Does anyone remember a few years ago in 2000 when a Marine LCpl smuggled a Bahraini princess into the US and married her? Was he plastered as a bad guy all over the media?? Not at all…in fact the Commandant at the time, General Jones, said he would stand behind his Marines even if they made a bad decision. In the end LCpl Johnson was demoted to PFC and he and his new wife (the princess) were allowed to live in base housing on Camp Pendleton.
    That’s a far cry from the way CPL Bellile (singer of Hadji Girl) is being treated. LCpl Johnson violated federal laws and pissed off the entire government of Bahrain. Cpl Bellile simply sang a song well within his first ammendment rights. But now because this country is being manipulated by the leftist media in massive amounts, a Marine who sang a song, could have his career ruined because some left wing radicals at an organization called CAIR were offended by a song that was reported inaccurately!
    There’s a song out there by Toby Keith called “The Taliban Song.” There is nothing in Cpl Bellile’s song that is worse than in Toby Keith’s song. Yet there is no media outcry about Toby Keith. Why isn’t CAIR all over the news complaining about American country & western singers?
    I served in the Marine Corps for a number of years and I am very proud of my service. The men and women I worked with are and were some of the finest individuals I’ve ever met in my life. Seeing a Marine brother persecuted because an Islamic left wing radical disagrees with his politics, makes me sick to my stomach.
    Here is the contact information for Cpl Bellile’s Commanding Officer. If you agree with my views on this (and the views of many Marines everywhere) please e-mail him and ask him to support his Marine. That’s what an officer does for his men.
    Robert E. Milstead, Jr.
    Brigadier General, U.S. Marine Corps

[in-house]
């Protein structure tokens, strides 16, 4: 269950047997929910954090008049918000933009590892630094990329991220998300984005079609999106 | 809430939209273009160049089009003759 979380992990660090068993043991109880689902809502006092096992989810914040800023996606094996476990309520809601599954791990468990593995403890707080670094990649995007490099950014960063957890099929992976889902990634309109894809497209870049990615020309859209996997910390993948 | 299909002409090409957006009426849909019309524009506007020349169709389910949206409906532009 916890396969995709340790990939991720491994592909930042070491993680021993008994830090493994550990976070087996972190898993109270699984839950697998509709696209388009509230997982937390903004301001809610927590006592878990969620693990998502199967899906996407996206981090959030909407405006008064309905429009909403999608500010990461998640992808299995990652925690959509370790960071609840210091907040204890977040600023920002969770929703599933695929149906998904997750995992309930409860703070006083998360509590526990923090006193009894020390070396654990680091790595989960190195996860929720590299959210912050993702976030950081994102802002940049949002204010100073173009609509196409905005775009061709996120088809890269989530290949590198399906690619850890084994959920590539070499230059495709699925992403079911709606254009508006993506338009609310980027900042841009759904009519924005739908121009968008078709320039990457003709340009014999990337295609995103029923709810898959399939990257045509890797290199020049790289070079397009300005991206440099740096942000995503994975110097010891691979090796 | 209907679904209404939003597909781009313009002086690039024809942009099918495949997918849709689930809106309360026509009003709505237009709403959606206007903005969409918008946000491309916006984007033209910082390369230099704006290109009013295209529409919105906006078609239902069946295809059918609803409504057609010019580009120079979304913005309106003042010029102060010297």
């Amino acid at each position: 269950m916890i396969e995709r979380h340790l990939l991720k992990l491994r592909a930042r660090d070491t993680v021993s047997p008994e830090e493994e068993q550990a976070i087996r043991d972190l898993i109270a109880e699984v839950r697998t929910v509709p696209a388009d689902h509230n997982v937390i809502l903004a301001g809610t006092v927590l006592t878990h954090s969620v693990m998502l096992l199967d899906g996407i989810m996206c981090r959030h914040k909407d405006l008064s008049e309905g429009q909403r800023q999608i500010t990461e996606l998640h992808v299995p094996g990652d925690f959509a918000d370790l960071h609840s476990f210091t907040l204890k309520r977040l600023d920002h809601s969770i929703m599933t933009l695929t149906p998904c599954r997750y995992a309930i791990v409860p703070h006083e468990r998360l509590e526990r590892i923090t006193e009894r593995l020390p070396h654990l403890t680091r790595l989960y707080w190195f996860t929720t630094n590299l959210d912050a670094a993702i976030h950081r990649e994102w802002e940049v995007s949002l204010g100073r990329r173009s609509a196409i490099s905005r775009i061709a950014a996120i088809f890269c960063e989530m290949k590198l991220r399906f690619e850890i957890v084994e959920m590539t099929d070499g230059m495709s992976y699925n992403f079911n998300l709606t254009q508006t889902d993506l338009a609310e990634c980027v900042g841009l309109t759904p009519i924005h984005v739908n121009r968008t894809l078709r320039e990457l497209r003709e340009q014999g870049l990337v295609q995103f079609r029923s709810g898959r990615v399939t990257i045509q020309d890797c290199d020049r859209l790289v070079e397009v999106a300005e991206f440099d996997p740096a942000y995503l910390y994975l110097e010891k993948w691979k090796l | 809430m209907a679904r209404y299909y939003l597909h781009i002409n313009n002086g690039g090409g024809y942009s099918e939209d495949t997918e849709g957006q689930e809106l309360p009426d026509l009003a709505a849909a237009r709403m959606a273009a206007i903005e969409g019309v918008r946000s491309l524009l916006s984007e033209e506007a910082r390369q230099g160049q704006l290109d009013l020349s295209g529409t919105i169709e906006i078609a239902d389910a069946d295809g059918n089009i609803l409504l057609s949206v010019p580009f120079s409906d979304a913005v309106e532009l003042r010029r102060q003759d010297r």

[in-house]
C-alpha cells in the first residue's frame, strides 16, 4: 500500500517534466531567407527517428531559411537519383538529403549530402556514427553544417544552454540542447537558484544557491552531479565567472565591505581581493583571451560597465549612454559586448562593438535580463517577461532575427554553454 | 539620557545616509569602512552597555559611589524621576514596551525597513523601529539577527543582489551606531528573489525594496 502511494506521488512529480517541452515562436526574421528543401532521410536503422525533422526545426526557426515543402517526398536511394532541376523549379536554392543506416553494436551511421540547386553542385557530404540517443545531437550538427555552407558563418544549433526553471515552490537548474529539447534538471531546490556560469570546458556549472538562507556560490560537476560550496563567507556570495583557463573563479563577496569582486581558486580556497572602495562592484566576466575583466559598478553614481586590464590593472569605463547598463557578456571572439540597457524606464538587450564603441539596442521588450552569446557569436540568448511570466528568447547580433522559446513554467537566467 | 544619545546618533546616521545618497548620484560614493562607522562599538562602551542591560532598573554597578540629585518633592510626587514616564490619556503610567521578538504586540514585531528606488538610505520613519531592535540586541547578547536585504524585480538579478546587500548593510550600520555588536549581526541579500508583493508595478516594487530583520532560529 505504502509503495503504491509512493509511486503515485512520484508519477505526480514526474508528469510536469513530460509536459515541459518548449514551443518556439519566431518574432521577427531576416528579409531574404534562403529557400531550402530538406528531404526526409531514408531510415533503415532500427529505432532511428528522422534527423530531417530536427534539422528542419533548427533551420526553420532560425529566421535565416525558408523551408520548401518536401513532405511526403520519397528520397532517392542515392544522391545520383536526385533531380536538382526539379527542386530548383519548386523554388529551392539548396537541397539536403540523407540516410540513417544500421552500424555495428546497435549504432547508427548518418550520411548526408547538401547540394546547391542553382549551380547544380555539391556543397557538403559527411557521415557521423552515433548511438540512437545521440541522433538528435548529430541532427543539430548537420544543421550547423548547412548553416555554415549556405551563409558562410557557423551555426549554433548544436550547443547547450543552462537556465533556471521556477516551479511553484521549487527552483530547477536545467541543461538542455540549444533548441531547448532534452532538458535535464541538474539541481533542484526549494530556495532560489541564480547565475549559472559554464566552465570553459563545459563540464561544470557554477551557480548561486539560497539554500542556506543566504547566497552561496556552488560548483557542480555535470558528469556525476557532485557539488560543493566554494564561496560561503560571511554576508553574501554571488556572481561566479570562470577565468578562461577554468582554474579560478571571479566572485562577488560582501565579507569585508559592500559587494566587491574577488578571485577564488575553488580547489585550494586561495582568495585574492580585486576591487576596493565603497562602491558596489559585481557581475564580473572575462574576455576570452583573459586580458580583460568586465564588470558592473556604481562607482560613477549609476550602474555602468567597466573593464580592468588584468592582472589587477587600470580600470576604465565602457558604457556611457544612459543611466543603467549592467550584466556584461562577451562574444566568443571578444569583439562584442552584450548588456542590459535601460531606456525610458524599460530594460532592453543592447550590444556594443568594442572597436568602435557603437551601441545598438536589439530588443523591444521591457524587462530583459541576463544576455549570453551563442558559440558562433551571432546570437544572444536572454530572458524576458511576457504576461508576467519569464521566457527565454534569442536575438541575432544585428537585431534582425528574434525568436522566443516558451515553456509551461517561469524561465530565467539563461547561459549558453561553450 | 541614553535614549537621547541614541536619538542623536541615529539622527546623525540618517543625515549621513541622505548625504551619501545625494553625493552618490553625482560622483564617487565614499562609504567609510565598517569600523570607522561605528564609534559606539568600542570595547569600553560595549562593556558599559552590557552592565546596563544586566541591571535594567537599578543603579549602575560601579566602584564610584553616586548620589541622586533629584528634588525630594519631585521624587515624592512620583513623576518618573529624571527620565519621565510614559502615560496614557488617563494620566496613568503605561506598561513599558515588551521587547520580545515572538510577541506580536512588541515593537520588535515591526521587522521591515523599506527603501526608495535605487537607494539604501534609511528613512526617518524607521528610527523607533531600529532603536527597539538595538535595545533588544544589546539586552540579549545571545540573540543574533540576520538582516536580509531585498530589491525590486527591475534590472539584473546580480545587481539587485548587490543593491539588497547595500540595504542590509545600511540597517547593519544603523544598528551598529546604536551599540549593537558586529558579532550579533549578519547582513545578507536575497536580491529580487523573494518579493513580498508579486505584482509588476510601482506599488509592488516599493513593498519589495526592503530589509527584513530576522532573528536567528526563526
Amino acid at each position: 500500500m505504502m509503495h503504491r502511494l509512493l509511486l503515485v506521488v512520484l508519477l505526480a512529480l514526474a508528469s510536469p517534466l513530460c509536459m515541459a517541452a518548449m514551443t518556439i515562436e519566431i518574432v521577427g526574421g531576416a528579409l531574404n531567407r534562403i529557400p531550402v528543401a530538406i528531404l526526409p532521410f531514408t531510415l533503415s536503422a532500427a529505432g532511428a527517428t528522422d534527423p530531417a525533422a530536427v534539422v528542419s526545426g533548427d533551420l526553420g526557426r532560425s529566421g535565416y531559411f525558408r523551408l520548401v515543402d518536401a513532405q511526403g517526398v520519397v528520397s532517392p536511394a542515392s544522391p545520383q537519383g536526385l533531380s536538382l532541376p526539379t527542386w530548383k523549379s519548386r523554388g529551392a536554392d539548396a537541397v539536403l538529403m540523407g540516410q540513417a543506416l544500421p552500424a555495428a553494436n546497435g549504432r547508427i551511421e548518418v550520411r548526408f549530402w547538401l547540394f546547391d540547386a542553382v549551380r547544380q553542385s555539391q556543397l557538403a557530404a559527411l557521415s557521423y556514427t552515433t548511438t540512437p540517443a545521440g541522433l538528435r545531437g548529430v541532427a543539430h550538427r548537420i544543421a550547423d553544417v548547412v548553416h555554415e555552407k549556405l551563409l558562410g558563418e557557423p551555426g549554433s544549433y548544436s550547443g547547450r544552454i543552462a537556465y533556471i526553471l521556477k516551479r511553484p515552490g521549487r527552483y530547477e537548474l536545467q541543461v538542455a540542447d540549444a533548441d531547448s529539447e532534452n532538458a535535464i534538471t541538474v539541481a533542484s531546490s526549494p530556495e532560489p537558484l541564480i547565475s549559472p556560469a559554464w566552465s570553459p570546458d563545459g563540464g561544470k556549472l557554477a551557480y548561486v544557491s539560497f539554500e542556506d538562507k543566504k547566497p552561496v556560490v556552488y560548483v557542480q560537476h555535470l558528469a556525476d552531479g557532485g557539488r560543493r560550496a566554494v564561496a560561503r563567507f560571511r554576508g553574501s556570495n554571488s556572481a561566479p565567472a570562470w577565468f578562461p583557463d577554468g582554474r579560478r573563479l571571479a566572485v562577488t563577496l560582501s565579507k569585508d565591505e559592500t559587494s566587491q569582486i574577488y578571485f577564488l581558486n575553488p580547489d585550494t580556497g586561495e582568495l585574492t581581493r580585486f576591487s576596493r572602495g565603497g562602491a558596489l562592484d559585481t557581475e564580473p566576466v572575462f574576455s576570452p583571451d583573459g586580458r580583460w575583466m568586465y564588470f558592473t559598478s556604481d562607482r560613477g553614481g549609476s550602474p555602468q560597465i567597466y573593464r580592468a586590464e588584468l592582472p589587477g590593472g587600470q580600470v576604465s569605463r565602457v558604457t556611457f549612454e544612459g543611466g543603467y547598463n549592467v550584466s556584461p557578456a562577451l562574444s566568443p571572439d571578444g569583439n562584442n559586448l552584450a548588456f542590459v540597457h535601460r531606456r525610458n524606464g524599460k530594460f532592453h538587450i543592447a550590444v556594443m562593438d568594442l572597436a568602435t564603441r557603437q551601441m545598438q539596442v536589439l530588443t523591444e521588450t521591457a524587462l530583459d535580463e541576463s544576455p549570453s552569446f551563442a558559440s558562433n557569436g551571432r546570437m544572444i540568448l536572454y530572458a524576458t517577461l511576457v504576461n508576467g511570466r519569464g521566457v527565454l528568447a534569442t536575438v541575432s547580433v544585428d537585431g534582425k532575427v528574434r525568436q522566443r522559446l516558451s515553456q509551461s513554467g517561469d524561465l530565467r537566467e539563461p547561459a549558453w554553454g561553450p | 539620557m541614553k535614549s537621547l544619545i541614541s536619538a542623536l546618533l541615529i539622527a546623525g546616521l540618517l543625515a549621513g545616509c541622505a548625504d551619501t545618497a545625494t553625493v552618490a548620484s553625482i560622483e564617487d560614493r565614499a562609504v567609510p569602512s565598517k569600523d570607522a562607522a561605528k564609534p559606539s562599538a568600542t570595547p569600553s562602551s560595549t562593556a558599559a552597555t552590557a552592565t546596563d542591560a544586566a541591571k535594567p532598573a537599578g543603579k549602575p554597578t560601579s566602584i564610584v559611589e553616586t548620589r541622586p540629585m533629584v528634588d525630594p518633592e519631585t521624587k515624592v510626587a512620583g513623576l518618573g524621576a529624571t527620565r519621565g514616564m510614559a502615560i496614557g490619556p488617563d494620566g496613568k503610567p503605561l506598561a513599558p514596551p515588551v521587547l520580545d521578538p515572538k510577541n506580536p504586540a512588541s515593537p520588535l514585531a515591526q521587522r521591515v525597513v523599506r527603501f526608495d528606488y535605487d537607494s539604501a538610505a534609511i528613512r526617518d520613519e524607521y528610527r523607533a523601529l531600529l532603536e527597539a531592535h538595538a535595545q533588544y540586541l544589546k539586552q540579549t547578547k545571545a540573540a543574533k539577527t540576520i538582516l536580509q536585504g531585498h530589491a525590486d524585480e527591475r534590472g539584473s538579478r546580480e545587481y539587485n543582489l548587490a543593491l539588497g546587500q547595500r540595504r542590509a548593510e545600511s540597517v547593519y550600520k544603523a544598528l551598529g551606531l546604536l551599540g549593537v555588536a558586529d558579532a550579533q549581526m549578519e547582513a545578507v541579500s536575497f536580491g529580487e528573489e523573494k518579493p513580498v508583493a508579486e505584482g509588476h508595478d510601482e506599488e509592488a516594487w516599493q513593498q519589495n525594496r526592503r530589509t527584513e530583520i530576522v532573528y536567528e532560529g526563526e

Commanding General, 2D MAW
    robert.milstead[at]usmc[dot]mil
    Semper Fi!! The Marine Corps is a band of brothers…let’s not forget our brother Cpl Bellile in his hour of need.

  5. Capt B, I hope you don’t mind, I linked back to this post from you.
    There is so much I would like to say and comment, but I promised I would keep my mouth shut (at least for now). Your words so adequately say what I am feeling at this point.
    I am very frustrated with the way the whole system is working for/against our Marines. The way the MSM has been portraying everything in Iraq the last few months, I know of way too many who are feeling the backlash from it.
    I also feel some Marines, need to be reminded what the “Corps” Values are.
    Thank you for everything you are doing for our Country.
    Semper Fi!

  6. My father became a Marine when he was just 17yo. That was so very many years ago. After serving two tours, he got injured and eventually passed away in 86 from health issues related to his exposure from agent orange.
    I have to say reading what you have there brought tears to my eyes and made me just so much more proud to have his blood. What you wrote is 100% truth and I do not know anyone who said it more perfectly than you.
    Thank you for what you and your brothers (and sisters) have done and continue to do for this country. I could only be so lucky to have the chance to become a Marine!
    Semper Fi

Leave a Reply